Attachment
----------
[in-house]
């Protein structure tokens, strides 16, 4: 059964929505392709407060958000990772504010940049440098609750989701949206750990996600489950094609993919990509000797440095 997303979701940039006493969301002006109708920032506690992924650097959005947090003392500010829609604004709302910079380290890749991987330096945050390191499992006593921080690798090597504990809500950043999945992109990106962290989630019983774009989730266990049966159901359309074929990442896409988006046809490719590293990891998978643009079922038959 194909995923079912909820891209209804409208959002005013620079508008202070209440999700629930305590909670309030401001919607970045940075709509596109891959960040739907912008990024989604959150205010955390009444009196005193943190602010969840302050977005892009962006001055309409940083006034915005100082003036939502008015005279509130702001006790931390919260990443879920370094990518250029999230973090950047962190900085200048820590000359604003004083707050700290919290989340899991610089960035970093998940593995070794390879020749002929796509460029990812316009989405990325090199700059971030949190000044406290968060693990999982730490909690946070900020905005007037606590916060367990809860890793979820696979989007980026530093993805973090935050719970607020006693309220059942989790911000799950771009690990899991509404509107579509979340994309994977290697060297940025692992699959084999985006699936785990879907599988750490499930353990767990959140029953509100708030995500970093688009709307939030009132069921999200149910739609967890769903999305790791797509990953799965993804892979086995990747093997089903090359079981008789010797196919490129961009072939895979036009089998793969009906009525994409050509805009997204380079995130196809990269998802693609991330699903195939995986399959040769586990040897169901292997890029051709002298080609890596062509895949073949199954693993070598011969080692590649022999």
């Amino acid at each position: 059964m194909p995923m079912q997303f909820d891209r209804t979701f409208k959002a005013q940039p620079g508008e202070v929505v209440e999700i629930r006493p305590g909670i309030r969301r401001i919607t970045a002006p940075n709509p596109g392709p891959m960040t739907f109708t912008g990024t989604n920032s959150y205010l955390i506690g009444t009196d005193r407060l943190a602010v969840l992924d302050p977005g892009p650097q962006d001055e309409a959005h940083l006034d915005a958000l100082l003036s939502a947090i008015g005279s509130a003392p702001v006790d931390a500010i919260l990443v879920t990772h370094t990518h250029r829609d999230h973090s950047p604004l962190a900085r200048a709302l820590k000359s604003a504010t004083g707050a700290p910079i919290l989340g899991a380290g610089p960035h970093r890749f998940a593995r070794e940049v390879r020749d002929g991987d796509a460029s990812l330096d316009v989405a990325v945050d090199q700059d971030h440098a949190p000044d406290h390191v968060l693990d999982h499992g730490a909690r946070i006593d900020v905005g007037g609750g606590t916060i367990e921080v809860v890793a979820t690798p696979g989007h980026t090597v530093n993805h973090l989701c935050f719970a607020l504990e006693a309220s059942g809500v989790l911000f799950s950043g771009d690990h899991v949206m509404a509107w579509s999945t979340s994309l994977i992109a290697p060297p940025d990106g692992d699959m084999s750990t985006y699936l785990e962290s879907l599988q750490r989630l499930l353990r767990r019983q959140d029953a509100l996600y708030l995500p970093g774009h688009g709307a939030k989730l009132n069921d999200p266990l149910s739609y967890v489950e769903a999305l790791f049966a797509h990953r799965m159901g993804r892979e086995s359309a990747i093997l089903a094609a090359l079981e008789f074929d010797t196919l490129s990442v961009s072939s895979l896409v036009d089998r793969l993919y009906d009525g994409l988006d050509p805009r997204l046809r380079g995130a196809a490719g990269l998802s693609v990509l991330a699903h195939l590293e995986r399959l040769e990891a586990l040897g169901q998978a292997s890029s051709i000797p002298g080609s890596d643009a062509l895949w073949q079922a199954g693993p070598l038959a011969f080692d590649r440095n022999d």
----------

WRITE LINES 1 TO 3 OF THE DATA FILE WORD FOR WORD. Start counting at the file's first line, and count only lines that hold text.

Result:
[in-house]
């Protein structure tokens, strides 16, 4: 059964929505392709407060958000990772504010940049440098609750989701949206750990996600489950094609993919990509000797440095 997303979701940039006493969301002006109708920032506690992924650097959005947090003392500010829609604004709302910079380290890749991987330096945050390191499992006593921080690798090597504990809500950043999945992109990106962290989630019983774009989730266990049966159901359309074929990442896409988006046809490719590293990891998978643009079922038959 194909995923079912909820891209209804409208959002005013620079508008202070209440999700629930305590909670309030401001919607970045940075709509596109891959960040739907912008990024989604959150205010955390009444009196005193943190602010969840302050977005892009962006001055309409940083006034915005100082003036939502008015005279509130702001006790931390919260990443879920370094990518250029999230973090950047962190900085200048820590000359604003004083707050700290919290989340899991610089960035970093998940593995070794390879020749002929796509460029990812316009989405990325090199700059971030949190000044406290968060693990999982730490909690946070900020905005007037606590916060367990809860890793979820696979989007980026530093993805973090935050719970607020006693309220059942989790911000799950771009690990899991509404509107579509979340994309994977290697060297940025692992699959084999985006699936785990879907599988750490499930353990767990959140029953509100708030995500970093688009709307939030009132069921999200149910739609967890769903999305790791797509990953799965993804892979086995990747093997089903090359079981008789010797196919490129961009072939895979036009089998793969009906009525994409050509805009997204380079995130196809990269998802693609991330699903195939995986399959040769586990040897169901292997890029051709002298080609890596062509895949073949199954693993070598011969080692590649022999």
């Amino acid at each position: 059964m194909p995923m079912q997303f909820d891209r209804t979701f409208k959002a005013q940039p620079g508008e202070v929505v209440e999700i629930r006493p305590g909670i309030r969301r401001i919607t970045a002006p940075n709509p596109g392709p891959m960040t739907f109708t912008g990024t989604n920032s959150y205010l955390i506690g009444t009196d005193r407060l943190a602010v969840l992924d302050p977005g892009p650097q962006d001055e309409a959005h940083l006034d915005a958000l100082l003036s939502a947090i008015g005279s509130a003392p702001v006790d931390a500010i919260l990443v879920t990772h370094t990518h250029r829609d999230h973090s950047p604004l962190a900085r200048a709302l820590k000359s604003a504010t004083g707050a700290p910079i919290l989340g899991a380290g610089p960035h970093r890749f998940a593995r070794e940049v390879r020749d002929g991987d796509a460029s990812l330096d316009v989405a990325v945050d090199q700059d971030h440098a949190p000044d406290h390191v968060l693990d999982h499992g730490a909690r946070i006593d900020v905005g007037g609750g606590t916060i367990e921080v809860v890793a979820t690798p696979g989007h980026t090597v530093n993805h973090l989701c935050f719970a607020l504990e006693a309220s059942g809500v989790l911000f799950s950043g771009d690990h899991v949206m509404a509107w579509s999945t979340s994309l994977i992109a290697p060297p940025d990106g692992d699959m084999s750990t985006y699936l785990e962290s879907l599988q750490r989630l499930l353990r767990r019983q959140d029953a509100l996600y708030l995500p970093g774009h688009g709307a939030k989730l009132n069921d999200p266990l149910s739609y967890v489950e769903a999305l790791f049966a797509h990953r799965m159901g993804r892979e086995s359309a990747i093997l089903a094609a090359l079981e008789f074929d010797t196919l490129s990442v961009s072939s895979l896409v036009d089998r793969l993919y009906d009525g994409l988006d050509p805009r997204l046809r380079g995130a196809a490719g990269l998802s693609v990509l991330a699903h195939l590293e995986r399959l040769e990891a586990l040897g169901q998978a292997s890029s051709i000797p002298g080609s890596d643009a062509l895949w073949q079922a199954g693993p070598l038959a011969f080692d590649r440095n022999d």